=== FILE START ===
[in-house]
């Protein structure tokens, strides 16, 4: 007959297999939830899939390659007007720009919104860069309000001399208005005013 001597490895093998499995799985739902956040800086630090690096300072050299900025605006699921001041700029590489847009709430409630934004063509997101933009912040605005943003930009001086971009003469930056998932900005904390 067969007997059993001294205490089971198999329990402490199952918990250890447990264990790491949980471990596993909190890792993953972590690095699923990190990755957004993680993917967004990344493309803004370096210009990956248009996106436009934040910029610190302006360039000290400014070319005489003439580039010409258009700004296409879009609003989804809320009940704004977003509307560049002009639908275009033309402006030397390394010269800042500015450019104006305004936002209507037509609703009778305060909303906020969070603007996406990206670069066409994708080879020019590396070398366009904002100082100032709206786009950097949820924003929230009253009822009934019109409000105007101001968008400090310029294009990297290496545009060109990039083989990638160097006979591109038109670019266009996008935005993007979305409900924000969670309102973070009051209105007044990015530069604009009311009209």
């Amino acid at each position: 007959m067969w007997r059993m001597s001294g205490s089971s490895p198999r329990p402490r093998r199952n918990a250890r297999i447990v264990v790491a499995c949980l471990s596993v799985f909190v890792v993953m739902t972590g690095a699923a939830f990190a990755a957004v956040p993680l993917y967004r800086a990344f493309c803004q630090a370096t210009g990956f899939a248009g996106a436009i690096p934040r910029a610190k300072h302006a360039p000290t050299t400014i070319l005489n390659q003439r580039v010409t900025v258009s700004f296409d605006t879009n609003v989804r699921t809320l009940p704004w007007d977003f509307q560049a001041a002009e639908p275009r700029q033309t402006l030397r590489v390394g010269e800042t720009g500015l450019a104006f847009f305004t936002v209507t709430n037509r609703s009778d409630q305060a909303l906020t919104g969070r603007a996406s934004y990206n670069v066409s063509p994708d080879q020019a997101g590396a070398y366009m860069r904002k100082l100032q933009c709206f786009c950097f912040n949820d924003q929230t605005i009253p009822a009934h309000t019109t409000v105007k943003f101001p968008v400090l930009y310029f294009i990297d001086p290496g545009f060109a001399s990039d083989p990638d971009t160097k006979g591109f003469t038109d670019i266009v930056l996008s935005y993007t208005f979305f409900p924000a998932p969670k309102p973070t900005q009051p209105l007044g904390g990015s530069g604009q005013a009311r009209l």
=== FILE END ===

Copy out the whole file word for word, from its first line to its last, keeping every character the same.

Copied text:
[in-house]
């Protein structure tokens, strides 16, 4: 007959297999939830899939390659007007720009919104860069309000001399208005005013 001597490895093998499995799985739902956040800086630090690096300072050299900025605006699921001041700029590489847009709430409630934004063509997101933009912040605005943003930009001086971009003469930056998932900005904390 067969007997059993001294205490089971198999329990402490199952918990250890447990264990790491949980471990596993909190890792993953972590690095699923990190990755957004993680993917967004990344493309803004370096210009990956248009996106436009934040910029610190302006360039000290400014070319005489003439580039010409258009700004296409879009609003989804809320009940704004977003509307560049002009639908275009033309402006030397390394010269800042500015450019104006305004936002209507037509609703009778305060909303906020969070603007996406990206670069066409994708080879020019590396070398366009904002100082100032709206786009950097949820924003929230009253009822009934019109409000105007101001968008400090310029294009990297290496545009060109990039083989990638160097006979591109038109670019266009996008935005993007979305409900924000969670309102973070009051209105007044990015530069604009009311009209």
């Amino acid at each position: 007959m067969w007997r059993m001597s001294g205490s089971s490895p198999r329990p402490r093998r199952n918990a250890r297999i447990v264990v790491a499995c949980l471990s596993v799985f909190v890792v993953m739902t972590g690095a699923a939830f990190a990755a957004v956040p993680l993917y967004r800086a990344f493309c803004q630090a370096t210009g990956f899939a248009g996106a436009i690096p934040r910029a610190k300072h302006a360039p000290t050299t400014i070319l005489n390659q003439r580039v010409t900025v258009s700004f296409d605006t879009n609003v989804r699921t809320l009940p704004w007007d977003f509307q560049a001041a002009e639908p275009r700029q033309t402006l030397r590489v390394g010269e800042t720009g500015l450019a104006f847009f305004t936002v209507t709430n037509r609703s009778d409630q305060a909303l906020t919104g969070r603007a996406s934004y990206n670069v066409s063509p994708d080879q020019a997101g590396a070398y366009m860069r904002k100082l100032q933009c709206f786009c950097f912040n949820d924003q929230t605005i009253p009822a009934h309000t019109t409000v105007k943003f101001p968008v400090l930009y310029f294009i990297d001086p290496g545009f060109a001399s990039d083989p990638d971009t160097k006979g591109f003469t038109d670019i266009v930056l996008s935005y993007t208005f979305f409900p924000a998932p969670k309102p973070t900005q009051p209105l007044g904390g990015s530069g604009q005013a009311r009209l």